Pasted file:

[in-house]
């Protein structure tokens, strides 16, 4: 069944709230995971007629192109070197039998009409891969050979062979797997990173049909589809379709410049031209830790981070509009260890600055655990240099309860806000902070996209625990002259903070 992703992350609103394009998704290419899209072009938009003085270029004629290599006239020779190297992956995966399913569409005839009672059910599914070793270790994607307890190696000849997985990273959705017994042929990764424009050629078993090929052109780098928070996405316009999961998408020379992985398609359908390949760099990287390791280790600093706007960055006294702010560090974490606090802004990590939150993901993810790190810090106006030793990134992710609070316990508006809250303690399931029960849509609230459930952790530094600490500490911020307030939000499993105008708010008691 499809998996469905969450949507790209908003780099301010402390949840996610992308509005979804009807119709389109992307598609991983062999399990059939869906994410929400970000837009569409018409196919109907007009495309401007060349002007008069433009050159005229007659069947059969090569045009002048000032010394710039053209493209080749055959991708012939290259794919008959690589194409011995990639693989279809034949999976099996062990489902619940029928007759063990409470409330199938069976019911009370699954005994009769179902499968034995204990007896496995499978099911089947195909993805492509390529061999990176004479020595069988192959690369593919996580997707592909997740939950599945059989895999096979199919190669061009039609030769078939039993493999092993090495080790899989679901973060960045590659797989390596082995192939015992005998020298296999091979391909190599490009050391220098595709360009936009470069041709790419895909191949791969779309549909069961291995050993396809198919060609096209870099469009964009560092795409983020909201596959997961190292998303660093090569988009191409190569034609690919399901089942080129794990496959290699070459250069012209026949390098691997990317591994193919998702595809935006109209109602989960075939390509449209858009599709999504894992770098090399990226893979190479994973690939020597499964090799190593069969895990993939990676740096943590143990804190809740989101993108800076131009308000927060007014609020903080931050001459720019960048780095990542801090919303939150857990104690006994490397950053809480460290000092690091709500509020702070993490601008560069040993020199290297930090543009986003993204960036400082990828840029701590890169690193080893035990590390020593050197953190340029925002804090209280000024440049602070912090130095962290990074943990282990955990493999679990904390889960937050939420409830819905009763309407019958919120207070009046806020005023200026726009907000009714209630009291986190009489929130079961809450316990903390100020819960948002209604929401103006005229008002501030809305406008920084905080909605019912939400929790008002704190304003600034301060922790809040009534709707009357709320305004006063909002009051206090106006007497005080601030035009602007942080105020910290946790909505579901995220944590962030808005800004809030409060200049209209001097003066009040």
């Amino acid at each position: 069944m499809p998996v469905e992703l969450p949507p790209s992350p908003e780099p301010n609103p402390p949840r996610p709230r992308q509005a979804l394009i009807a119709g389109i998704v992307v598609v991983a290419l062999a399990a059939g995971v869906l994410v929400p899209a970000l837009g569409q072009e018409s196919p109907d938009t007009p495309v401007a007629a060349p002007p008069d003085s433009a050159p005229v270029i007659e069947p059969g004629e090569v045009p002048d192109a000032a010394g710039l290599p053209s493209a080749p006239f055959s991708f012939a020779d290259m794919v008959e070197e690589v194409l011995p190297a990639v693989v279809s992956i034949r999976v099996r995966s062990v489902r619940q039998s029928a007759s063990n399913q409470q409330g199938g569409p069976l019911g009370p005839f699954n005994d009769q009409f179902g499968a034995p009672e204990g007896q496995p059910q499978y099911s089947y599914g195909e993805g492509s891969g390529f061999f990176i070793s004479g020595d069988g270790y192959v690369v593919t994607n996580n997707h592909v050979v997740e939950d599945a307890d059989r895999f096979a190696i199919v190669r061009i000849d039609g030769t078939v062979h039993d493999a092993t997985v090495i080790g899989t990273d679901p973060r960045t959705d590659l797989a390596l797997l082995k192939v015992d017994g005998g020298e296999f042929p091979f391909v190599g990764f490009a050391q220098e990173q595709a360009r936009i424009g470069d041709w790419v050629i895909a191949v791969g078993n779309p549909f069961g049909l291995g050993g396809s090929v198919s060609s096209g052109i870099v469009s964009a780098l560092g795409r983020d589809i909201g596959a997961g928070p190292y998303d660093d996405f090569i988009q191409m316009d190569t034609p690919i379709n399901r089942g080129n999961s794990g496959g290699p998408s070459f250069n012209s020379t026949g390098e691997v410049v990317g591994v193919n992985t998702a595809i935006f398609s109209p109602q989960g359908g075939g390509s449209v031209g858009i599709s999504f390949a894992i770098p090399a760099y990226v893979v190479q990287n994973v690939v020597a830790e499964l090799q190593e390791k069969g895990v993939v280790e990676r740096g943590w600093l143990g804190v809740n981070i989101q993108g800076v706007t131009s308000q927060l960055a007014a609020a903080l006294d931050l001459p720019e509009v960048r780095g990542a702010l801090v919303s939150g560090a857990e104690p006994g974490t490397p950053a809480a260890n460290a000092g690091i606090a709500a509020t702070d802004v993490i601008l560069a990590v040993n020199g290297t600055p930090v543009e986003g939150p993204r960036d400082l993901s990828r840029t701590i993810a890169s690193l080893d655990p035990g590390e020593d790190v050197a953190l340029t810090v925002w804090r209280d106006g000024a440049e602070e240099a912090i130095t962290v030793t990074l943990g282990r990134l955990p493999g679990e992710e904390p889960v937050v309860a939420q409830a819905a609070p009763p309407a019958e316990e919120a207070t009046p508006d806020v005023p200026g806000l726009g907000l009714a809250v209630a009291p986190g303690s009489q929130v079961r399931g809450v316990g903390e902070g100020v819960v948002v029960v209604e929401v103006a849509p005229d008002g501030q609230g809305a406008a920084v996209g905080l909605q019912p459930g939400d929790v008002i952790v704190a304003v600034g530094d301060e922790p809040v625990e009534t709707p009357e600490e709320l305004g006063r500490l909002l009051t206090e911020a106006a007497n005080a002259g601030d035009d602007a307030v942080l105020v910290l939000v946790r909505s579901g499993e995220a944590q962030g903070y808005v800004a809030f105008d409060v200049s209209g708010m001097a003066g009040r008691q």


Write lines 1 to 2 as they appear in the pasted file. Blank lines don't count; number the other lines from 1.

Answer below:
[in-house]
């Protein structure tokens, strides 16, 4: 069944709230995971007629192109070197039998009409891969050979062979797997990173049909589809379709410049031209830790981070509009260890600055655990240099309860806000902070996209625990002259903070 992703992350609103394009998704290419899209072009938009003085270029004629290599006239020779190297992956995966399913569409005839009672059910599914070793270790994607307890190696000849997985990273959705017994042929990764424009050629078993090929052109780098928070996405316009999961998408020379992985398609359908390949760099990287390791280790600093706007960055006294702010560090974490606090802004990590939150993901993810790190810090106006030793990134992710609070316990508006809250303690399931029960849509609230459930952790530094600490500490911020307030939000499993105008708010008691 499809998996469905969450949507790209908003780099301010402390949840996610992308509005979804009807119709389109992307598609991983062999399990059939869906994410929400970000837009569409018409196919109907007009495309401007060349002007008069433009050159005229007659069947059969090569045009002048000032010394710039053209493209080749055959991708012939290259794919008959690589194409011995990639693989279809034949999976099996062990489902619940029928007759063990409470409330199938069976019911009370699954005994009769179902499968034995204990007896496995499978099911089947195909993805492509390529061999990176004479020595069988192959690369593919996580997707592909997740939950599945059989895999096979199919190669061009039609030769078939039993493999092993090495080790899989679901973060960045590659797989390596082995192939015992005998020298296999091979391909190599490009050391220098595709360009936009470069041709790419895909191949791969779309549909069961291995050993396809198919060609096209870099469009964009560092795409983020909201596959997961190292998303660093090569988009191409190569034609690919399901089942080129794990496959290699070459250069012209026949390098691997990317591994193919998702595809935006109209109602989960075939390509449209858009599709999504894992770098090399990226893979190479994973690939020597499964090799190593069969895990993939990676740096943590143990804190809740989101993108800076131009308000927060007014609020903080931050001459720019960048780095990542801090919303939150857990104690006994490397950053809480460290000092690091709500509020702070993490601008560069040993020199290297930090543009986003993204960036400082990828840029701590890169690193080893035990590390020593050197953190340029925002804090209280000024440049602070912090130095962290990074943990282990955990493999679990904390889960937050939420409830819905009763309407019958919120207070009046806020005023200026726009907000009714209630009291986190009489929130079961809450316990903390100020819960948002209604929401103006005229008002501030809305406008920084905080909605019912939400929790008002704190304003600034301060922790809040009534709707009357709320305004006063909002009051206090106006007497005080601030035009602007942080105020910290946790909505579901995220944590962030808005800004809030409060200049209209001097003066009040």